Nepali Times Asian Paints
Review
More than just pretty pictures


SMRITI JAISWAL


Wayne Amtzis' third exhibition in the Siddhartha Gallery juxtaposes harsh, colourless reality with the power of creation and fancy. His photographs present the paradox that demands we take responsibility for the world around us-considering the undignified, the nameless, the overworked and all those who, like mute animals, make life easier for us-and yet find a way out of its snares, snatching moments of liberation and relief.

The black and white Street Life exhibition is a direct projection of the callous indifference marking city life. In 'Sleeping Porters, Nag Pokhari' emaciated men use a cement block and a cart for beds, their skeleton for mattresses. These photos are a comment on what we, the privileged, don't want to witness, don't want to be a part of. A few photos are pictures of pictures. In 'Icons' Mahatma Gandhi, Marx, Ambedkar and Jesus stare at us. If they are a celebration of or a reminder of who we ought to be, what answers might we have for them?

Still Life casts a different aura. If a mood can be represented graphically, if imagination and expression can be manifested through the physical, then Amtzis' work which consists of found, almost stumbled upon, objects, is vividly eloquent. The photographs illustrate the artist's observant mind, his perception of the most trivial, his struggle and gain amidst waste and loss. Roadside scraps, backyard booty evoking forgotten times or a lost childhood seem to reveal a mood and meaning otherwise overlooked. The evocations of colour, the shaping power of aesthetics and the transformations of desire are all captured in these photos. A rusted bucket is presented as a gaudy base holding an equally bright rag. A tarnished iron stove retains its oxidized state as it becomes a reservoir of light and wealth.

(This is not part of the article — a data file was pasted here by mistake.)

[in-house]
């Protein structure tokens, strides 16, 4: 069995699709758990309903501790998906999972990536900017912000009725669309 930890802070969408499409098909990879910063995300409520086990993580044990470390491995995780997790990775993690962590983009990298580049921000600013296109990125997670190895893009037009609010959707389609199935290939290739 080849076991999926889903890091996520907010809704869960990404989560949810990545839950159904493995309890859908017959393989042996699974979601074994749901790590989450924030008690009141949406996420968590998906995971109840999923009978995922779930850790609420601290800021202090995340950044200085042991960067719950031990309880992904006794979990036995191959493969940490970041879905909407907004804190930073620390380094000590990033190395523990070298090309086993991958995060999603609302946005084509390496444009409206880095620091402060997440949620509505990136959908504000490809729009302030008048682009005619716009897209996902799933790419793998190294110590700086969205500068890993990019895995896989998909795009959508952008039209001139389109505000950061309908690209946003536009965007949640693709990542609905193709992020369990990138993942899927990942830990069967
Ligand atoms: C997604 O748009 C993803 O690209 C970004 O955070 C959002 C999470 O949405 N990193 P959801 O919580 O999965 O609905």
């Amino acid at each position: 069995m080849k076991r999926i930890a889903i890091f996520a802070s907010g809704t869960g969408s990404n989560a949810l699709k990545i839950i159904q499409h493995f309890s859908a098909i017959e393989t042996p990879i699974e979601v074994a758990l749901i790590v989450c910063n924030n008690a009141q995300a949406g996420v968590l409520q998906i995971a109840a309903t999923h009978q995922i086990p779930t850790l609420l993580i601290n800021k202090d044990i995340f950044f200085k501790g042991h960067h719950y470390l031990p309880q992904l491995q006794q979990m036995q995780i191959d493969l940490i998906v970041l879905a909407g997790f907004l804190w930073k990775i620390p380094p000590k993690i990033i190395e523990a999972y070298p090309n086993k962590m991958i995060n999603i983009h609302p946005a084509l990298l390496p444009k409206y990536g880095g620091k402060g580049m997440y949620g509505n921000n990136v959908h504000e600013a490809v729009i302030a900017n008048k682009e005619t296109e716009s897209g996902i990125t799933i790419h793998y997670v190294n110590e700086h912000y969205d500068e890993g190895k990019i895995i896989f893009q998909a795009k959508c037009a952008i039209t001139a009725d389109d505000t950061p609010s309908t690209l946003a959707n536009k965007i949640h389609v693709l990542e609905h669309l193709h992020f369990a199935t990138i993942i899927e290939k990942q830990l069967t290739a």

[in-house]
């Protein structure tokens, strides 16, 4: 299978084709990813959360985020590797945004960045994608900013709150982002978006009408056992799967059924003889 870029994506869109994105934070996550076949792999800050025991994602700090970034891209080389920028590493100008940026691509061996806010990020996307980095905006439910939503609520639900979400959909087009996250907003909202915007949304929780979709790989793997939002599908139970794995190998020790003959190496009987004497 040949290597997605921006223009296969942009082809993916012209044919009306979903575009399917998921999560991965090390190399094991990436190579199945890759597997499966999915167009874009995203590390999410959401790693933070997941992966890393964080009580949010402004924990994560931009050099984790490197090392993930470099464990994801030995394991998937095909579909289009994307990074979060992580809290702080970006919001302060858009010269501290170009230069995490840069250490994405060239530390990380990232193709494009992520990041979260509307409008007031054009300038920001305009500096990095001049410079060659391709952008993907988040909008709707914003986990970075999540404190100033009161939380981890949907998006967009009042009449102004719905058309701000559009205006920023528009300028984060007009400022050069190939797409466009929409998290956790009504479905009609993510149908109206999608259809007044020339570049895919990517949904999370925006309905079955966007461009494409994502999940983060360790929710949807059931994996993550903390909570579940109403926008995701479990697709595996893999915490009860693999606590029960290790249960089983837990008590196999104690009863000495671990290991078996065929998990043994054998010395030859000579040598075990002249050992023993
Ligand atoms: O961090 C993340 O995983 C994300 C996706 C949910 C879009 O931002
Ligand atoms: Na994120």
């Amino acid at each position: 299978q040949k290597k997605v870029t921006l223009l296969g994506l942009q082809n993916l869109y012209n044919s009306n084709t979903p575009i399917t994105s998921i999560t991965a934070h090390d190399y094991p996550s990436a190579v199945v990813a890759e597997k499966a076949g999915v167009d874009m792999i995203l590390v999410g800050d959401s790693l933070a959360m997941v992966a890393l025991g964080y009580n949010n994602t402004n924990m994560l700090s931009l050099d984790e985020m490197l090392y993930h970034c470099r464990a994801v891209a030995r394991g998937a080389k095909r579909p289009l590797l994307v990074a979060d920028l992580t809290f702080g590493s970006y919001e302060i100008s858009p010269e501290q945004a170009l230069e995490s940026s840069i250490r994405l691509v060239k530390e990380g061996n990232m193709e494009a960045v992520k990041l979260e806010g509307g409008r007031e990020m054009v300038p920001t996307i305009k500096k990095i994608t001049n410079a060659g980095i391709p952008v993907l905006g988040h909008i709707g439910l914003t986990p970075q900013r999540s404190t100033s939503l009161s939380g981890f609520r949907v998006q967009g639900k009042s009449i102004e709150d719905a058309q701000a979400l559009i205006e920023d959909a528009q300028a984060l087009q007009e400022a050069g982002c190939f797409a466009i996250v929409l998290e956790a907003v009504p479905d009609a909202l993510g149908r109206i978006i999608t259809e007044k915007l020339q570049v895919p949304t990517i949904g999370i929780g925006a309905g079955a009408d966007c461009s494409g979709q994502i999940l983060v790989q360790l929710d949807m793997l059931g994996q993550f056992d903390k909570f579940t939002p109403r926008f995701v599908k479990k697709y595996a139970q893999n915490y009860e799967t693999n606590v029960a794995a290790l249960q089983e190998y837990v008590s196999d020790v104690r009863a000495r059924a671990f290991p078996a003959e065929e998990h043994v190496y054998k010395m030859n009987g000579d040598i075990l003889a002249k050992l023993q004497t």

Poetry is a recurring image in this poet-photographer's work. In Street Life, poems appear as commentary. In Still Life, typewritten, termite-eaten, worn to shreds, Amtzis' earlier poems weave themselves into the substance of the photos. Set as background, they complement shapes and objects and comment on them at the same time. In 'Graverobbers' a jawbone (teeth still intact) seems to have scavenged the pages and the leaves on which it is set. The experimentation in 'Exile' not only adds an embossed effect, but actually transforms verse into a level, floating, map of exile.

The echoing of image and theme is strong throughout these photos: prayer beads, the yinyang and the Kala Chakra are set beside everyday objects like taps, gloves and bowls, and astride aggrandising words whose meaning escapes us. One of the most disturbing pictures is 'Doll'. A lifesize doll in a pretty blue frock is strapped to a pole of what looks like a sawmill. She stares from two angry, sunken sockets, her hands spookily curled by her side. Standing before it can be hard. It accuses too directly.

Amtzis has more than just photos to offer. He has a worldview. A promise both of sensitivity and recklessness. As life, in the experience of it, should always be.

Still life/ Street life Photographs by Wayne Amtzis, till 3 May at Siddhartha Art Gallery, Baber Mahal Revisited


LATEST ISSUE
638
(11 JAN 2013 - 17 JAN 2013)


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